FILE - In this March 9, 2018, file photo provided by the U.S. Navy, the aurora borealis displays above Ice Camp Skate in the Beaufort Sea during Ice Exercise (ICEX) 2018. Scientists are seeing surprising melting in Earth's polar regions at times they don't expect, like winter, and in places they don't expect, like eastern Antarctica. (MC 2nd Class Micheal H. Lee/U.S. Navy via AP, File)
WASHINGTON (AP) — Scientists are seeing surprising melting in Earth's polar regions at times they don't expect, like winter, and in places they don't expect, like eastern Antarctica.
New studies and reports issued this week at a major Earth sciences conference paint one of the bleakest pictures yet of dramatic and dangerous warming in the Arctic and Antarctica. Alaskan scientists described to The Associated Press Tuesday never-before-seen melting and odd winter problems, including permafrost in 25 spots that never refroze this past winter and wildlife die-offs.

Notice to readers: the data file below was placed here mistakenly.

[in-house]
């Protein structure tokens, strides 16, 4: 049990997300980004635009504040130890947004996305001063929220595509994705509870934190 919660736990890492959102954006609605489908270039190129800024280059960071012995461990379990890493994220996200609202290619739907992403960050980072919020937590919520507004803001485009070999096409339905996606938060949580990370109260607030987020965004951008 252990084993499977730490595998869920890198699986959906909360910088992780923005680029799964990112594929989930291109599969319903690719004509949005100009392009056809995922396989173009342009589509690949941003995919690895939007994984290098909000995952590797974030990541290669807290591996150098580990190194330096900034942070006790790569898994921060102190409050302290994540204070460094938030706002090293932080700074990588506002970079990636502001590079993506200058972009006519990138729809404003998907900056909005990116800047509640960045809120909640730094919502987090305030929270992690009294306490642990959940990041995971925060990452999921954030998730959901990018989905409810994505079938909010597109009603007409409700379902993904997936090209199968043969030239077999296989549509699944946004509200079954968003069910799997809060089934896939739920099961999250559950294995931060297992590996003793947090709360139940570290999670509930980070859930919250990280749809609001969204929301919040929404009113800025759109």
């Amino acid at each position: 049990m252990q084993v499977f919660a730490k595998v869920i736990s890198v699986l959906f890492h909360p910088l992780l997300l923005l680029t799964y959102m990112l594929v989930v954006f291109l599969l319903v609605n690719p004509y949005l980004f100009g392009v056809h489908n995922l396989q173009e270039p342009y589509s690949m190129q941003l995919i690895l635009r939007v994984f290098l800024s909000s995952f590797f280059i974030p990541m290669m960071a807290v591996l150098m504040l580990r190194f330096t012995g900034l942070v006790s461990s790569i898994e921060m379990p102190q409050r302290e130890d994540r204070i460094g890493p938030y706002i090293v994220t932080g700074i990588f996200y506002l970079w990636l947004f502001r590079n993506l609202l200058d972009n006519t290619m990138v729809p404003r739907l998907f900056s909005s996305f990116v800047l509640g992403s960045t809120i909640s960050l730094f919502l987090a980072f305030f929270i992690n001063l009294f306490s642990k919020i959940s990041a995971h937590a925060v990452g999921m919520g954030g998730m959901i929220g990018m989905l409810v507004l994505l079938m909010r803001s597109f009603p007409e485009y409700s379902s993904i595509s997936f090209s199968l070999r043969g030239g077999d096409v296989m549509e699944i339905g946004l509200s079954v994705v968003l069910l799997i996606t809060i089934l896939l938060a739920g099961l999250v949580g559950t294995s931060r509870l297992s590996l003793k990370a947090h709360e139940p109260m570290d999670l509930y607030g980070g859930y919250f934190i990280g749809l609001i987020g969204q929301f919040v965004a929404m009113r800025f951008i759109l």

The National Oceanic and Atmospheric Administration Tuesday released its annual international Arctic report card, detailing the second warmest Arctic on record and more than a dozen different problems, including record low winter sea ice in parts of the Arctic, increased toxic algal blooms, which are normally a warm water problem, and changes in weather in the rest of the country that can be attributed to what's happening in the Arctic.
"The Arctic is experiencing the most unprecedented transition in human history," report lead author Emily Osborne, chief of Arctic research for NOAA, said Tuesday.